Ferns: the artist continues to begin
I am starting a new piece for a client and I am in the wonderful beginning stages, the place of color and form exploration. Some time ago I posted the empty frame size. Now, this week, will be the diving into the dye pot, the adding of color and form into fiber. I will indulge myself with a week of this (well, the actual time considerably less, since I also will be teaching and working on computer files and all sorts of other things…..)”deep diving” and then, (at least my plan then) my plan is to compose, pin, stitch, and finish.
Ferns have long been seminal in my work. They are one of the oldest plant species. According to the American Fern Society, there are fossil records that date to the middle Devonian (383–393 million years ago) (Taylor, Taylor, and Krings, 2009). I cannot speak for the insect spanning the two fiddleheads above. I am not sure what it is. Perhaps if you, oh reader, know, you can drop a comment below….I would love to find out. But that is beside the point.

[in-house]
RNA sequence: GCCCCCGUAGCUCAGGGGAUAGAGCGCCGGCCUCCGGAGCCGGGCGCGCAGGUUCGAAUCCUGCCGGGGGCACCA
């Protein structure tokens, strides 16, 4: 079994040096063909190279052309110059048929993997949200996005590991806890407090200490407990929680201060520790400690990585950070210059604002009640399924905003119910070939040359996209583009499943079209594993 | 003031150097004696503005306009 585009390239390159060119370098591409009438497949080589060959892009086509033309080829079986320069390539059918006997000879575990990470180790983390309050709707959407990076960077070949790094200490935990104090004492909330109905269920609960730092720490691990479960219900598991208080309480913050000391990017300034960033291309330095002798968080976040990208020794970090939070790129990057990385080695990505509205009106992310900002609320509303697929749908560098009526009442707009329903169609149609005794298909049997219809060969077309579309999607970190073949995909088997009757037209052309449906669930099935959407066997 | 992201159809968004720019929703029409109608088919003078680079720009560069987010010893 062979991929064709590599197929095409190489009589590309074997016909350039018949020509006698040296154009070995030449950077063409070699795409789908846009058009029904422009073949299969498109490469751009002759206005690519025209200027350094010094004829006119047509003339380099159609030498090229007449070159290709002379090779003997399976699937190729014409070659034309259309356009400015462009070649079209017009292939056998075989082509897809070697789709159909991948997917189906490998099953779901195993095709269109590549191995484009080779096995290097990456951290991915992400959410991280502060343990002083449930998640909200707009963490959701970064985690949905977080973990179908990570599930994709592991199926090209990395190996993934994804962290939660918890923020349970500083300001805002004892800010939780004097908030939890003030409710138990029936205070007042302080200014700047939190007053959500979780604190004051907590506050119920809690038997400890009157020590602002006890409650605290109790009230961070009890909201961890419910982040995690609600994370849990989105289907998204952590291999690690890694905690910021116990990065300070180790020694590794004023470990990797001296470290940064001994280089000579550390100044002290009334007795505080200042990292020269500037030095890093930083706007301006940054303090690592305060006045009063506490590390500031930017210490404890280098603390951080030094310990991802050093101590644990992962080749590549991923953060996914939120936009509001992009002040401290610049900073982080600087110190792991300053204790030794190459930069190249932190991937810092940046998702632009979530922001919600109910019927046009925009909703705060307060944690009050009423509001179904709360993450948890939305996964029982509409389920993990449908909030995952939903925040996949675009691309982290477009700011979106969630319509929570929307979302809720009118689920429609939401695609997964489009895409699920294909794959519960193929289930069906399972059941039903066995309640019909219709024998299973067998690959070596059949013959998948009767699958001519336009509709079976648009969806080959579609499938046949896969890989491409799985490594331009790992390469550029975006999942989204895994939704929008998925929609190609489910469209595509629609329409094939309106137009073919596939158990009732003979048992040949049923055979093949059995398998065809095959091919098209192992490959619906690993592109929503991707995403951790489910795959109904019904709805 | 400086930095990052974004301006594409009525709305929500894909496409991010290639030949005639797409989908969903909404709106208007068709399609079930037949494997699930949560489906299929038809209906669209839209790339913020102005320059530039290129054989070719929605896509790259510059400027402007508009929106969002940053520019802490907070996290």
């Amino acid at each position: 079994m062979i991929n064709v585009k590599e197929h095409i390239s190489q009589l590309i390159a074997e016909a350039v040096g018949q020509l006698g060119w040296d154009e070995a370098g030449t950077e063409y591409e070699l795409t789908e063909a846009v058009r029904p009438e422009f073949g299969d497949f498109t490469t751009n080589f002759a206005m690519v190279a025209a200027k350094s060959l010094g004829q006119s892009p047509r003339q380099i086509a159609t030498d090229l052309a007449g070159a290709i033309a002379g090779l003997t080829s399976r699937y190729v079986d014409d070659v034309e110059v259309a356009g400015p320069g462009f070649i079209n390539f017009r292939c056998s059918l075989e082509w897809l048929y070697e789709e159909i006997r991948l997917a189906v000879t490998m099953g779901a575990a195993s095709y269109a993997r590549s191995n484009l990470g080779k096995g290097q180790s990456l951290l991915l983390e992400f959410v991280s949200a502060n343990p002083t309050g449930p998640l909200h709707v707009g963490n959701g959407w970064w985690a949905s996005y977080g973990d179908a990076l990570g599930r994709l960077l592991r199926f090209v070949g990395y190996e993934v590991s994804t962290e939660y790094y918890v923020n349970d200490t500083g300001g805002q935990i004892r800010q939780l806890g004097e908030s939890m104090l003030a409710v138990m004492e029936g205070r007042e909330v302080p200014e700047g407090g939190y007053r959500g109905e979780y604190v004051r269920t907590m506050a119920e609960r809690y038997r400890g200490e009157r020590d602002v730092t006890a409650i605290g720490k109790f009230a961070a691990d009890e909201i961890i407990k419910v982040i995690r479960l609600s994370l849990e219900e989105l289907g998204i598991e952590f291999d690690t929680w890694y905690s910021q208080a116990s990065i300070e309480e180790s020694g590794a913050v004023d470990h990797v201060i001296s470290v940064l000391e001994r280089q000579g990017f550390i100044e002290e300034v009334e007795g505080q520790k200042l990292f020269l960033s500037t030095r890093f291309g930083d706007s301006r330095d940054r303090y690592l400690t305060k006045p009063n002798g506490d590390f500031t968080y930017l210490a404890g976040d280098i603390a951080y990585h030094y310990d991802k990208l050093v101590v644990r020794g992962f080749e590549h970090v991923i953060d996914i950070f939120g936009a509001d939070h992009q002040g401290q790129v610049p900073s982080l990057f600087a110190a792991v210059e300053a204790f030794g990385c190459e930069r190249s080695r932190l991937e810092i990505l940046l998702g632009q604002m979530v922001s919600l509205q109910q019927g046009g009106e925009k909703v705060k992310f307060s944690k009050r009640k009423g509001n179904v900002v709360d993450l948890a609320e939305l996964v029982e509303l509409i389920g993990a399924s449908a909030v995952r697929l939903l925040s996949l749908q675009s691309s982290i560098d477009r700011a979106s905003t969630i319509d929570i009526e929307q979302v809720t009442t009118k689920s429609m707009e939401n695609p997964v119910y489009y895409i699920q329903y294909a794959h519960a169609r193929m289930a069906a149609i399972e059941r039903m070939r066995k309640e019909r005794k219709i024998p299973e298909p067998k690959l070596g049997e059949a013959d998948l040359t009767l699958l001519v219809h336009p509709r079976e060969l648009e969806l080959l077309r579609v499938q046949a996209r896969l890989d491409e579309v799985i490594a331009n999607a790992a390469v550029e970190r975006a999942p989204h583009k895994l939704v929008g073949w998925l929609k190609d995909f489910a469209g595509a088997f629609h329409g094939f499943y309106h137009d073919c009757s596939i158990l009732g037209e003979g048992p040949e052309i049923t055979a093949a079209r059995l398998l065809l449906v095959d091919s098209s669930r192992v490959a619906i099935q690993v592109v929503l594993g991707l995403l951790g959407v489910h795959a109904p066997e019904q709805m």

All of my work centers around a concept of endangered species. Ferns are old enough that there are fossils of ferns; also, the organic matter that is now coal, diamonds(?) (I am hazy on my geology) could have originally shared atoms, molecules, cell traces, from ancient ferns. I consider all species endangered. The tiniest dandelion, common from vacant lots in abandoned cities to luxuriant forest fields, a plant that no one would ever think of as endangered as it is so prevalent — for that matter, even crabgrass — is in danger of extinction, if there is no more clean water and air and sunlight.
I choose to think of these things and speak of them in the visual language of color and form, of beauty. I choose to remind myself how precious all life is through all of my actions.